Namati called a community-wide meeting to openly address the issue with the potential investor. The community agreed to have Namati represent them in all future communications with Golden Mills, although the dispute between the landowners and the land-using individuals that helped Golden Mills conduct the land survey remained unresolved.
Through exchanges with Golden Mills’ lawyer, Namati soon discovered that five men from Mange – land users – had already signed a lease agreement covering 1,450 hectares: all of Mange Section’s farmland and possibly more. The lease also included signatures from local government officials, and the Section and Paramount Chiefs.
If the government, investor, community, and Namati can work together in this case, an investment benefiting all parties may be possible for Mange in the future.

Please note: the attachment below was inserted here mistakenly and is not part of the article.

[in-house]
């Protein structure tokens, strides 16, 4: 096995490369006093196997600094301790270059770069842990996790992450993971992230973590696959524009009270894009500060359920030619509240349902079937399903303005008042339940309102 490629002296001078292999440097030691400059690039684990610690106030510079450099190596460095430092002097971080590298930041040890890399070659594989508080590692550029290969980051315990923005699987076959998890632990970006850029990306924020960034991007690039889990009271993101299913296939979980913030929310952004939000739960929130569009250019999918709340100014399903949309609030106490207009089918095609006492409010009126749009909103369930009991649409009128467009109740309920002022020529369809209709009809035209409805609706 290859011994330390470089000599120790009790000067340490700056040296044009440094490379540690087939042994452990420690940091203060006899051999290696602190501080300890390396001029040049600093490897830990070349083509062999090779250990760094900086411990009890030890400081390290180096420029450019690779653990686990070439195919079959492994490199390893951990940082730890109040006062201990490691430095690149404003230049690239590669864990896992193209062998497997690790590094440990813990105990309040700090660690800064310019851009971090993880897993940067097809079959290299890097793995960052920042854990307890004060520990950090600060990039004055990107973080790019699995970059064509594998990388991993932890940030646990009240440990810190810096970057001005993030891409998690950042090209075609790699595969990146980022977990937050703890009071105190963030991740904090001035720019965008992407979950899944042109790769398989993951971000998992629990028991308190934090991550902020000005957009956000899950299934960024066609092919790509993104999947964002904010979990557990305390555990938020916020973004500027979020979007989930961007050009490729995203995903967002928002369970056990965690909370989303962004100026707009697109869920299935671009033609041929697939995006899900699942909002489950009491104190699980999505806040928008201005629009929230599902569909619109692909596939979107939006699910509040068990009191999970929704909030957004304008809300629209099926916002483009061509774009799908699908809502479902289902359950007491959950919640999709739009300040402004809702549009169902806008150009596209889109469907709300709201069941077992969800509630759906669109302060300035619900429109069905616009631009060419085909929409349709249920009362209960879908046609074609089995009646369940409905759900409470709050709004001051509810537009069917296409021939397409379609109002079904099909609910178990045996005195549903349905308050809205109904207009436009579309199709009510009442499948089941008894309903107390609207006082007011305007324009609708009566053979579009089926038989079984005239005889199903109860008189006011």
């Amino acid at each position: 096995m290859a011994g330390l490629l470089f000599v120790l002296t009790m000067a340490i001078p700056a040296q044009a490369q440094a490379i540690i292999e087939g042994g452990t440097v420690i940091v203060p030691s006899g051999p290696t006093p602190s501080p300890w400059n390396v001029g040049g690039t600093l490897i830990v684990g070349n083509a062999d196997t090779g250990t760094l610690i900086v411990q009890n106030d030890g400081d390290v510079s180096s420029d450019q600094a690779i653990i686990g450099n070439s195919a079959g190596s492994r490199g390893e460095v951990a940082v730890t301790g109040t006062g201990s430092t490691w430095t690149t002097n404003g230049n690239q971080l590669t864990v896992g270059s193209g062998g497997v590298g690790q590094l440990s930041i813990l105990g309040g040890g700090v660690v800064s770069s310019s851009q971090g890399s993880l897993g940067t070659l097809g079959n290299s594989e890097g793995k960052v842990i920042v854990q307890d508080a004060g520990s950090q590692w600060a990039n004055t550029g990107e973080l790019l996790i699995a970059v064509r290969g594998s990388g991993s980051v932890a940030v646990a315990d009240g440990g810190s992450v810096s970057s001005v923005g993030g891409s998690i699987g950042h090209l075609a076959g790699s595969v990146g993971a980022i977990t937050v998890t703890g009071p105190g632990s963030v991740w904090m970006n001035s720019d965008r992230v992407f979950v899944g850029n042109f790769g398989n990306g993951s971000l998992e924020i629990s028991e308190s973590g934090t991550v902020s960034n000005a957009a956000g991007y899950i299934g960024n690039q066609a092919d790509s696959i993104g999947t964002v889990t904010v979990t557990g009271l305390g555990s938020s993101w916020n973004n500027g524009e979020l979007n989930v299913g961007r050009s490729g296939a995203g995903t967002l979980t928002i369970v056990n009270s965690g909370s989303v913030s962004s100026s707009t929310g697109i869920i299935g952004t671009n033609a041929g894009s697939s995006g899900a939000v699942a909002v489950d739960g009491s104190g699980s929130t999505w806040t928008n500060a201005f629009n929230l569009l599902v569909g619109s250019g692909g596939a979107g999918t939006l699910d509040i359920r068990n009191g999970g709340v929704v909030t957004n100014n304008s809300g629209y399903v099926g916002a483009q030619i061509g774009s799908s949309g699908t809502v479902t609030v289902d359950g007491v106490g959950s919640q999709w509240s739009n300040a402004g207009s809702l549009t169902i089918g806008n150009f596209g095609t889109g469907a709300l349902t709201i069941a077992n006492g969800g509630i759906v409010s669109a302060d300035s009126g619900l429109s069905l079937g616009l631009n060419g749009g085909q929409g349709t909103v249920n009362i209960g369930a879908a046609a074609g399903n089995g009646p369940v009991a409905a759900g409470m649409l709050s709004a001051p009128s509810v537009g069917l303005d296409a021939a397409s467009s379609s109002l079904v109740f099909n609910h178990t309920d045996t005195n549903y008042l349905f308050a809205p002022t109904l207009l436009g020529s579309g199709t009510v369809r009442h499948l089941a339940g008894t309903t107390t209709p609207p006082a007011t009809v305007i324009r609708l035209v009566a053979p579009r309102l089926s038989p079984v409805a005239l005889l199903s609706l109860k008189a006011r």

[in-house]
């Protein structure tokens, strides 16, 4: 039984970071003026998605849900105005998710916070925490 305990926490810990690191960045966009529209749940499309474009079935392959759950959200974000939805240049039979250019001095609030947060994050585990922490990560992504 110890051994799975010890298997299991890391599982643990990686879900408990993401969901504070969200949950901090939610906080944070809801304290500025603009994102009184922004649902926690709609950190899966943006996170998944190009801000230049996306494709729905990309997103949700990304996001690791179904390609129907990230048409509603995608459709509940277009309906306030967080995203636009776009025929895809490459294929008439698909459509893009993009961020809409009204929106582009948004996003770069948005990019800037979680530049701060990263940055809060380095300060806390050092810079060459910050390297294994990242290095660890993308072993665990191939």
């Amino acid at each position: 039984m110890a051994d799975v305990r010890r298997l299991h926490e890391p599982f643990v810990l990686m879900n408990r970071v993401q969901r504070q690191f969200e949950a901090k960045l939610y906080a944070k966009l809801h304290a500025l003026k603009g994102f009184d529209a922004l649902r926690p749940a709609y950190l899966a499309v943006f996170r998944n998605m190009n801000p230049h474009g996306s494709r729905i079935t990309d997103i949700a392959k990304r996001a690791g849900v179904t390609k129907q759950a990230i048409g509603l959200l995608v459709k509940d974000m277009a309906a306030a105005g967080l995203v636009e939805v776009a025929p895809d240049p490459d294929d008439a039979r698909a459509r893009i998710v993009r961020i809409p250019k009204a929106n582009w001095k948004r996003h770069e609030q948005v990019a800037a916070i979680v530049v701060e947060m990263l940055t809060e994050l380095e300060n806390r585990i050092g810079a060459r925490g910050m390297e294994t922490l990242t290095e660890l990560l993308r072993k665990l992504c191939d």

After obtaining the lease from the lawyer, Namati discovered several shortcomings in the agreement, including the absence of all landowners as signatories and Golden Mills’ ability to use unlimited amounts of sand for free, with exclusive use rights over all of the land and natural resources, including villages, forests and rivers. The land-using signatories had received 100,000,000 Leones (about 23,256USD) to fulfill Corporate Social Responsibility (CSR) on behalf of Golden Mills. The lease stipulated that the community as a whole would carry out the programs or activities for CSR using the 100 million Leones, but the signatories claimed that the fee was paid to them for agreeing to the lease. The 100 million Leones meant to be used to develop the community remain unaccounted for.